Moily revokes order to divest gas pricing portfolio from joint secretary Giridhar’s exploration wing

Early in the day,following Moily’s August 6 decision,the ministry issued order to divest gas pricing from Giridhar’s Exploration wing

Written by Amitav Ranjan | New Delhi | Published:August 15, 2013 2:27 am

In a day of flip-flops,petroleum minister M Veerappa Moily rescinded his decision to take away key portfolio of gas pricing from joint secretary Aramane Giridhar in order to stem the growing criticism from a Left parliamentarian.

Early in the day,following Moily’s August 6 decision,the ministry issued order to divest gas pricing from Giridhar’s Exploration wing and shift it to International Cooperation division. But later in the evening,it withdrew the order.

“In partial modification of this ministry’s office order of August 14,2013,it has been decided with the approval of the competent authority that the work relating to ‘Gas Pricing’ will continue to be dealt with by Aramane Giridhar,joint secretary (Exploration),till further orders,” the revised office order said.

The clipping of Giridhar’s charges,mainly gas pricing,had been opposed by the ministry’s top bureaucrat and had raised a controversy with CPI parliamentarian Gurudas Dasgupta writing to Prime Minister Manmohan Singh that Moily stripped Giridhar of gas pricing for standing up to the minister. On August 12,petroleum secretary Vivek Rae had requested Moily to reconsider his August 6 decision to take away gas pricing from Giridhar saying that the incumbent would not have “domain expertise” to handle it.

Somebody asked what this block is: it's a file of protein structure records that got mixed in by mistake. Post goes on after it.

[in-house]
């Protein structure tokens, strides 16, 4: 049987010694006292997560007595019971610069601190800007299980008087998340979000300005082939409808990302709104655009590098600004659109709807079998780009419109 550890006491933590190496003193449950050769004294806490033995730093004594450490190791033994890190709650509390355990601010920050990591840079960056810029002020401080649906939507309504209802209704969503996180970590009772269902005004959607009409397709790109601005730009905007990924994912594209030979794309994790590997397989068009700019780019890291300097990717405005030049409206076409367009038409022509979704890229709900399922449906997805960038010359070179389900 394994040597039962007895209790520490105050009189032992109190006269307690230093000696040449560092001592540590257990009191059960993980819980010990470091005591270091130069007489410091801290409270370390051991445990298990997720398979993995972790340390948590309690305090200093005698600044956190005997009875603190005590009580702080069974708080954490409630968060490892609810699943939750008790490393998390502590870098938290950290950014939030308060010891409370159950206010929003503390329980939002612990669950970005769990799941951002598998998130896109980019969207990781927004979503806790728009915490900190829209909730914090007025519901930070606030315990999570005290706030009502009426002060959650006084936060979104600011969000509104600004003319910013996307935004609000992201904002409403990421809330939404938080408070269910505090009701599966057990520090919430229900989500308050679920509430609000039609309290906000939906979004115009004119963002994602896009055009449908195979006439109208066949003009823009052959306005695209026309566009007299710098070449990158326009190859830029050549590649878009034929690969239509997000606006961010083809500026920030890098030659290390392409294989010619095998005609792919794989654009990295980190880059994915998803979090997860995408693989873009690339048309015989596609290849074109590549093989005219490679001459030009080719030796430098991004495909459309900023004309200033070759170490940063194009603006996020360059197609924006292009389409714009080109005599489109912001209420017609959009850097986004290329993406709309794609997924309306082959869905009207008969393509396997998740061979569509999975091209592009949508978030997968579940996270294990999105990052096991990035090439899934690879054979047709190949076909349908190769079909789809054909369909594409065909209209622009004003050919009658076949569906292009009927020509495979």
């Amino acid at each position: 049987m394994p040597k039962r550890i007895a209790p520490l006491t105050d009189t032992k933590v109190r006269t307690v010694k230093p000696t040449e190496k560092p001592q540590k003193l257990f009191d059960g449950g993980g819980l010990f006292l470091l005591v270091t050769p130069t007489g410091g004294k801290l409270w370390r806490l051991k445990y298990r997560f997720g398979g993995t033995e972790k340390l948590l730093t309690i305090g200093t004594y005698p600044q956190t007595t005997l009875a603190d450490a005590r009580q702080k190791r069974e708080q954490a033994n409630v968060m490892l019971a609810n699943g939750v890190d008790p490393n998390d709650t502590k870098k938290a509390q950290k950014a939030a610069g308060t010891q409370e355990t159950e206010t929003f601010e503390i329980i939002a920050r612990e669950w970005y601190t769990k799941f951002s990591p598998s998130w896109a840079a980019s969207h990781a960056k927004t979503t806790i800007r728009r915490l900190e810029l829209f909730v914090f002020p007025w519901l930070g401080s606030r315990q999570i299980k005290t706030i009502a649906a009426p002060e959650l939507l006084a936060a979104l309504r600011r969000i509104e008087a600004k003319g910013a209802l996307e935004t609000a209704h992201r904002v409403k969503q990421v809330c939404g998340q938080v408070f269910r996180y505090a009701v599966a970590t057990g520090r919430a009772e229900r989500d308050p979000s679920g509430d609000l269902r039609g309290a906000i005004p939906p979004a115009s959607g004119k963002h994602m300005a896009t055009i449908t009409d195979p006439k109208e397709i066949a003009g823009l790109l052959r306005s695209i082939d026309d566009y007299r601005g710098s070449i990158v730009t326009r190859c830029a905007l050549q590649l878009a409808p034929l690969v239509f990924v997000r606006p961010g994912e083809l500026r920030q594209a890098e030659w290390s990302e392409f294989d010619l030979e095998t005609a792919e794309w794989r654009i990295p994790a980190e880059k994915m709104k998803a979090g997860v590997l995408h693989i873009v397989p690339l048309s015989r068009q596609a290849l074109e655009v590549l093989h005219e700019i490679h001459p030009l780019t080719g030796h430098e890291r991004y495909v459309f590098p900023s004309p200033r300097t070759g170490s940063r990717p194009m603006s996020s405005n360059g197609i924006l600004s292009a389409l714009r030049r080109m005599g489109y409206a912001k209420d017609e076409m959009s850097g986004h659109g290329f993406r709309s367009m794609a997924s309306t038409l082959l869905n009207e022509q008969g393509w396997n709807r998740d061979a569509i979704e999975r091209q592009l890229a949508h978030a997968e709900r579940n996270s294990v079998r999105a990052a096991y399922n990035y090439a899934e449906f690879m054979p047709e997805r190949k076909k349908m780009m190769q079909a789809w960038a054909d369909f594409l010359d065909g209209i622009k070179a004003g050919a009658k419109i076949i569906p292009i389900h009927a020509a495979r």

Moreover,he wrote,the new gas pricing regime approved by the Centre to increase the price of natural gas from $4.2 per million British thermal unit to $8.4 from April 2014 was “still under examination”. He was referring to Supreme Court’s July 29 notice to the Centre,Reliance Industries Ltd and Moily on a PIL filed by Dasgupta who alleged that no due diligence was done while raising the gas price. The apex court has posted the matter for further hearing to September 6.

But Moily cast aside Rae’s advice on August 12 saying he was aware of the capability of the incumbent and was confident that he would handle gas pricing in the shortest possible time.

That the late evening order is to quell more controversy is evident from the fact that rest of Moily’s diktat,some of which were also opposed by Rae — like shifting coal bed methane and shale gas to International Cooperation or transferring ethanol blending in petrol from Marketing wing to Refineries division — have been retained as it is.

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